For the first time in 45 years, the death penalty has lost the support of the majority of Americans. A recent Pew poll shows that 49% of americans believe the death penalty should be permitted as a form of retributive justice.

The first thing I wondered is how many adults Pew typically interviews before releasing a study like this one. Pew's website says 700 to 1,500 interviews per country, with 1,000 interviews the most common sample size. 

For the purposes of simplicity, let's round up to 50%. Half the pie. To me, this is a remarkable statistic because this is such a contentious issue, and in the U.S. falls nearly exactly right down the middle. Support peaked at 80% in 1994. What changed? 

In this case the real question is does the opinion matter, when the fact remains. After all, did create and continue to allow for a world that kills those perceived to be responsible for the most grave and terrible crimes. What at what cost? Is justice really served when the guilty's life is over?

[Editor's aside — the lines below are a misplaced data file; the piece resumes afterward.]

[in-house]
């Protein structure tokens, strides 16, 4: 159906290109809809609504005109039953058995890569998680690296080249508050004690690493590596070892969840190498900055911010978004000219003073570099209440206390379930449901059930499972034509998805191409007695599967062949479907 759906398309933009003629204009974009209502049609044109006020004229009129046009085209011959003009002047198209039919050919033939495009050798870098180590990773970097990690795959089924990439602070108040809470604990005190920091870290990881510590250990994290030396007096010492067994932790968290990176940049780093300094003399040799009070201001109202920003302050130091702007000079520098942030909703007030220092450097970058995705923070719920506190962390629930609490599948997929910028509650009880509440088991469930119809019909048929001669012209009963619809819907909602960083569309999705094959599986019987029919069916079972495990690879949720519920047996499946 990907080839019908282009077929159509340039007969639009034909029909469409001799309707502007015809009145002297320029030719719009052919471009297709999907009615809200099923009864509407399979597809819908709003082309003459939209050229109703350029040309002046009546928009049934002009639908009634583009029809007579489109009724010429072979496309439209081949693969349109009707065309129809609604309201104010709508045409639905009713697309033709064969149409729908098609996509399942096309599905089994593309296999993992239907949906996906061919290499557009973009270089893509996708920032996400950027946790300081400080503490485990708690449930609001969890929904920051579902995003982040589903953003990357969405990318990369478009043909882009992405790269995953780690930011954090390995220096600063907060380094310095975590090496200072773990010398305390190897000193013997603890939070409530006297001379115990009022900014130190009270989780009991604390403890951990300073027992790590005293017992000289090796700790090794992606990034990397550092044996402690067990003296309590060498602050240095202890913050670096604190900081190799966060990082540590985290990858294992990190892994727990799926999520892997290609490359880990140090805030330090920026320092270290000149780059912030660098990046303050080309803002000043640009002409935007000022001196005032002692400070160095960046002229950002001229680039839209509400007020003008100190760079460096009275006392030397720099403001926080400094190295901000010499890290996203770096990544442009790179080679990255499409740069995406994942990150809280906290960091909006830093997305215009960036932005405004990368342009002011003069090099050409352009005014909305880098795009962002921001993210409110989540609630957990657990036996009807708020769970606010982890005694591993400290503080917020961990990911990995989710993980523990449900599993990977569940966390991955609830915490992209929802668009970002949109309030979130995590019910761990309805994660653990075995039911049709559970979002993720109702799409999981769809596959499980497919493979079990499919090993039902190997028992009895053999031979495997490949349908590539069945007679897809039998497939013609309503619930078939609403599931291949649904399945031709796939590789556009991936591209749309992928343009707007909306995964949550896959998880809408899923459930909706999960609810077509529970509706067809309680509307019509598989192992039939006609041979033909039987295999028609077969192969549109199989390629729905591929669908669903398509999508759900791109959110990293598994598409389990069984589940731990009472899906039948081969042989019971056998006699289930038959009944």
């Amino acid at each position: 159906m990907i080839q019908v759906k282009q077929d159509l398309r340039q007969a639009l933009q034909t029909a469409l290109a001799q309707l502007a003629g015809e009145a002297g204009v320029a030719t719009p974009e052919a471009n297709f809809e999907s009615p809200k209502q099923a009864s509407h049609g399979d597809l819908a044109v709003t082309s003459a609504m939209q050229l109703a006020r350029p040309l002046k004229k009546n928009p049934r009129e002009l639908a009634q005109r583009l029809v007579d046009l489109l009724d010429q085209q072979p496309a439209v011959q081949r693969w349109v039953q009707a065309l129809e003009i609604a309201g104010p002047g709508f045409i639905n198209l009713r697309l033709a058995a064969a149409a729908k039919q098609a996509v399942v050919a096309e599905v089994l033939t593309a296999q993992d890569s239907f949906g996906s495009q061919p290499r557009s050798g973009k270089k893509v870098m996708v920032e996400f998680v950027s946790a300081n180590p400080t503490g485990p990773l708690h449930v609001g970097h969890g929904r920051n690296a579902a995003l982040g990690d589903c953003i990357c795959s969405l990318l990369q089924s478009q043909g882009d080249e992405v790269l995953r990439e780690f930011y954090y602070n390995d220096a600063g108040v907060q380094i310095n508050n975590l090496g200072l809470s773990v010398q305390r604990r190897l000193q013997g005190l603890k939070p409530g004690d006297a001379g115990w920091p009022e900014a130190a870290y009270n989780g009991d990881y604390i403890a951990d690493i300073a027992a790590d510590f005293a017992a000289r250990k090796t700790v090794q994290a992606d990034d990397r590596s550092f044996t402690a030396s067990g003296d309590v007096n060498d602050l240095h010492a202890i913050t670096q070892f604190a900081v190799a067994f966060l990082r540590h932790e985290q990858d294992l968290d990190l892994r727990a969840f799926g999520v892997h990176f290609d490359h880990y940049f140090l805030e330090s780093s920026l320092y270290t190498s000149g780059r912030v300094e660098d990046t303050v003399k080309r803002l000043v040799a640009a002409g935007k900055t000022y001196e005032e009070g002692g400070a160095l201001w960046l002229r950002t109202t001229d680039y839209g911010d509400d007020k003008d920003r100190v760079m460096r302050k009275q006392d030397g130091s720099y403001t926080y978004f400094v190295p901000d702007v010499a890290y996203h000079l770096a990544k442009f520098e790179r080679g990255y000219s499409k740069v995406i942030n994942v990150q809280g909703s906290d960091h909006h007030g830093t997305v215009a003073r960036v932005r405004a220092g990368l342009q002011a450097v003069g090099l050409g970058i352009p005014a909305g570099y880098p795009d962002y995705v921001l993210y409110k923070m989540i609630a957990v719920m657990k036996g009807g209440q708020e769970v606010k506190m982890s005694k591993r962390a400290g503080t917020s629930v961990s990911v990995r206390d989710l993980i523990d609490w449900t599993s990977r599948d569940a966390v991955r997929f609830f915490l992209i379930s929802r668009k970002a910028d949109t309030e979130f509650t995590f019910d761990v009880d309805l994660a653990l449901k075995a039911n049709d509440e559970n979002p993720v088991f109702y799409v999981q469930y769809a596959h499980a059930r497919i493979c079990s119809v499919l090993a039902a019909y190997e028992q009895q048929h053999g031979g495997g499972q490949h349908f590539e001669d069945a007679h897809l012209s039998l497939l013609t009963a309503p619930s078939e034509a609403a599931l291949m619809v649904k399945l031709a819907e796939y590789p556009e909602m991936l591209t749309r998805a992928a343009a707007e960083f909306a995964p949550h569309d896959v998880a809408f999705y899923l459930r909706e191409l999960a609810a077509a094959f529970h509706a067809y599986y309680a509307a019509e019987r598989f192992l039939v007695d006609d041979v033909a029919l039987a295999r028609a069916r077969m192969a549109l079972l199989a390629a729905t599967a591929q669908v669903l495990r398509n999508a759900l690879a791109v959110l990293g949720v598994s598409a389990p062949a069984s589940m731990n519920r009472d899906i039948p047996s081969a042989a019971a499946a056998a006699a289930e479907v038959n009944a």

What is the perfect punishment for a crime? Criminality is a seen as a cancer on society that must be removed to survive. But the question of why the crime exists is ignored. We should look for the cause of the crime to prevent it rather than suffer its consequence. Because in the world I want to live in, people don't commit the crimes bad enough to merit state sanctioned death. 


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